Will NC's New Business Tax Rate Equal New Business?

Jul 26, 2013

Gov. McCrory was on hand when Lenovo officially opened its first US manufacturing plant in Whitsett.
Credit State of North Carolina

North Carolina Gov. Pat McCrory signed major tax reform legislation into law this week, keeping one of his most ardent campaign promises. 

The governor and his conservative Republican base have consistently said North Carolina would be better able to attract business to the state with lower taxes.

But experts say the formula needed to build and grow businesses is a lot more complex than taxes and some hope the new tax structure doesn’t hurt the state’s already celebrated business climate.

North Carolina politicians and economic developers have been working overtime during these past few years to sell the state as a place that’s always open for business.

“There’s a reason why North Carolina has consistently been ranked the United States best business climate.  It’s where businesses thrive," a voice booms from a state Commerce Department video.

This video was released in 2010, a part of the Commerce Department’s “Thrive in North Carolina” campaign.

“In today’s global economy, people are the most important asset to any company and North Carolina gives them what they need to flourish.  We don’t have just one thing. We have it all," the voice says.

Crystal Morphis is Founder and CEO of Creative Economic Development Consulting based in Elkin. 

“Companies number-one concern is finding qualified talent," said Morphis.

One of the recent big site selection projects Morphis worked on was the new Sheetz distribution and production center in Burlington.  The convenience store chain broke ground this month on the $32.8 million project.

“When the executives spoke at the ground breaking, some things that they cited as very important in their location decision, one was the ability to find qualified workers in the community," said Morphis.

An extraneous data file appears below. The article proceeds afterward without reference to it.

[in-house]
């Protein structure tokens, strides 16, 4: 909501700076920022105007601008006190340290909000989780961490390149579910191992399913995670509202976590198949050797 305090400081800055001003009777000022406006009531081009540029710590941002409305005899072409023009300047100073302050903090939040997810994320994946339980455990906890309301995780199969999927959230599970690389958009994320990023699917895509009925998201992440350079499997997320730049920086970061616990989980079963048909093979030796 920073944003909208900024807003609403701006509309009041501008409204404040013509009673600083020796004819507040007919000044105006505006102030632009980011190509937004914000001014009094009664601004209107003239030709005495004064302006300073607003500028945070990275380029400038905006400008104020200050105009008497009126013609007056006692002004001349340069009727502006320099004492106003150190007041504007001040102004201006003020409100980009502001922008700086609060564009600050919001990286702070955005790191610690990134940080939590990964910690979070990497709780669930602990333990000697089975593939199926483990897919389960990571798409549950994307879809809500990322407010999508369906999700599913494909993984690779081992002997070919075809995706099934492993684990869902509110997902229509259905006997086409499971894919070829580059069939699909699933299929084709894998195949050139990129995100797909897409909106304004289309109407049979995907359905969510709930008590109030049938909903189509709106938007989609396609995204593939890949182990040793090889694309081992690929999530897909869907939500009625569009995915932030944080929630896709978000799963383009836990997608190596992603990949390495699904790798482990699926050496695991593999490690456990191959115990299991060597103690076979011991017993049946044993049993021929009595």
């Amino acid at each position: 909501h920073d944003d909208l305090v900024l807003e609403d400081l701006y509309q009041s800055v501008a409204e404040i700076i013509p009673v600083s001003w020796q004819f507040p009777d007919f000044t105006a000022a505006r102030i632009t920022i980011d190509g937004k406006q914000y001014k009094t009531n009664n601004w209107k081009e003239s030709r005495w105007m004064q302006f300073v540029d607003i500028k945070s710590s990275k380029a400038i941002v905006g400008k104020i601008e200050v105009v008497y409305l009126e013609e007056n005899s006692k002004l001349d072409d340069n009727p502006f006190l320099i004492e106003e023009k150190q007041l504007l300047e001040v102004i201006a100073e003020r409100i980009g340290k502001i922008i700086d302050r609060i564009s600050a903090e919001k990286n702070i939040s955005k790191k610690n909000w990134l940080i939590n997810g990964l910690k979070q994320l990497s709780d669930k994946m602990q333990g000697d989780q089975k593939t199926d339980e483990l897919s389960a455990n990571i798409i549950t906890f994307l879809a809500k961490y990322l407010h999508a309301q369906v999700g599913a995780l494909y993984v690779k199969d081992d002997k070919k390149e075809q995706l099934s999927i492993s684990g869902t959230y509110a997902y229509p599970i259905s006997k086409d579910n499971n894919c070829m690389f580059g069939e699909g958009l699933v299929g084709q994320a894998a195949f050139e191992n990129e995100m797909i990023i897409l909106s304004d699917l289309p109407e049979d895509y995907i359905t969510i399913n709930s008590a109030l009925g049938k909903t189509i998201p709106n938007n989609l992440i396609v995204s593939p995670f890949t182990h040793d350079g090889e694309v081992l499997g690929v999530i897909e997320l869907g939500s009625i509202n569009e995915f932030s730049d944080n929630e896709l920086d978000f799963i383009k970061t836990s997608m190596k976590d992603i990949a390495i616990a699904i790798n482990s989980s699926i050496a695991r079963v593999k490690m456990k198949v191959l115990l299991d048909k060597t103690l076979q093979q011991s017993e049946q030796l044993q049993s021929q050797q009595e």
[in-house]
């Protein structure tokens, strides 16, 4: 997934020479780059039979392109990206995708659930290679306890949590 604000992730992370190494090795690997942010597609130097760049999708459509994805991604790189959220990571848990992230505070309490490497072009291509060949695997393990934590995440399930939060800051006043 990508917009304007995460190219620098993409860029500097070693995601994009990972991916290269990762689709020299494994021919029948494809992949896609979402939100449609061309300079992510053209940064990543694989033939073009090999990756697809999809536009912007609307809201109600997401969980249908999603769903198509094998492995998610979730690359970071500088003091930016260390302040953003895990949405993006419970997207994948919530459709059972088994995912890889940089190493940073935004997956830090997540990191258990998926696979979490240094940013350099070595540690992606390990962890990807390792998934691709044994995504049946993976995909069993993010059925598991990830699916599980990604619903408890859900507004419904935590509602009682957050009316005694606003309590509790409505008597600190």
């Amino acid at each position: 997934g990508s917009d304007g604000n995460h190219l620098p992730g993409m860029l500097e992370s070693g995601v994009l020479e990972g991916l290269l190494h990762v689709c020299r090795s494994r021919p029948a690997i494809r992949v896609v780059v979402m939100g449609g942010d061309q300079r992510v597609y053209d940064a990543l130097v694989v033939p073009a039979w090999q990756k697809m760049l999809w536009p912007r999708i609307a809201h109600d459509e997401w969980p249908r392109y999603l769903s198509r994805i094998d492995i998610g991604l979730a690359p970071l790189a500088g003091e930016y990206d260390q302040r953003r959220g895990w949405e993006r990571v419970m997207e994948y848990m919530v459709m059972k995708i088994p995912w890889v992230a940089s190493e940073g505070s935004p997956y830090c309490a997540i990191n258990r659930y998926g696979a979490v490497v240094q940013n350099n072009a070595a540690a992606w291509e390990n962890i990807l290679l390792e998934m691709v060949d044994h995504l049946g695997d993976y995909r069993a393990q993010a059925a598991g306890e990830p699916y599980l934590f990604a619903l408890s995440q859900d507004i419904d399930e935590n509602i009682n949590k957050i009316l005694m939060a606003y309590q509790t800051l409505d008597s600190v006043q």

Morphis says they also cited the working relationship between local, regional and state economic developers.  She says all parts make up the puzzle.

“But I think leaders need to keep in mind again, that just lowering the tax rate does not mean that they can cut back on key investments in workforce development, in transportation improvements and incentive programs," said Morphis.

The sweeping new tax law, cuts the corporate tax rate from 6.9% to 6% in 2014 and 5% in 2015.  Aaron Chatterji is a Strategy Professor at Duke’s Fuqua School of Business.  He agrees there have to be trade-offs that work for everyone.

“A small reduction of less than two percent in the corporate tax rate, is that going to really shift a business leader’s decision to move from one state to another, especially if it hits revenue down the road for the state.  So we can’t support these great schools that the business leader’s kids are going to go to or the roads that all of her employees are going to be driving to and from work everyday," said Chatterji.

Governor Pat McCrory says he knows there is no one step to job creation, but he said during this week’s bill signing, tax reform is a first step.

“I’m proud that this is not only going to help individuals and individual families but this is going to help recruit new businesses. We stated this when we made the announcement.  The Secretary of Commerce said this is going to be a major difference in trying to compete, not just against our neighboring states but against the world," said McCrory.

North Carolina has been praised and celebrated on list after list for its business-friendly atmosphere; number one for its Business Climate by Site Selection Magazine last year and number two Best Business Costs by Forbes.

“There’s a reason that people are moving to North Carolina at twice the national average.  It’s where people thrive. Less drive time, more family time," the voice says in the video.

And the next one of these videos will surely play up the lower tax rate.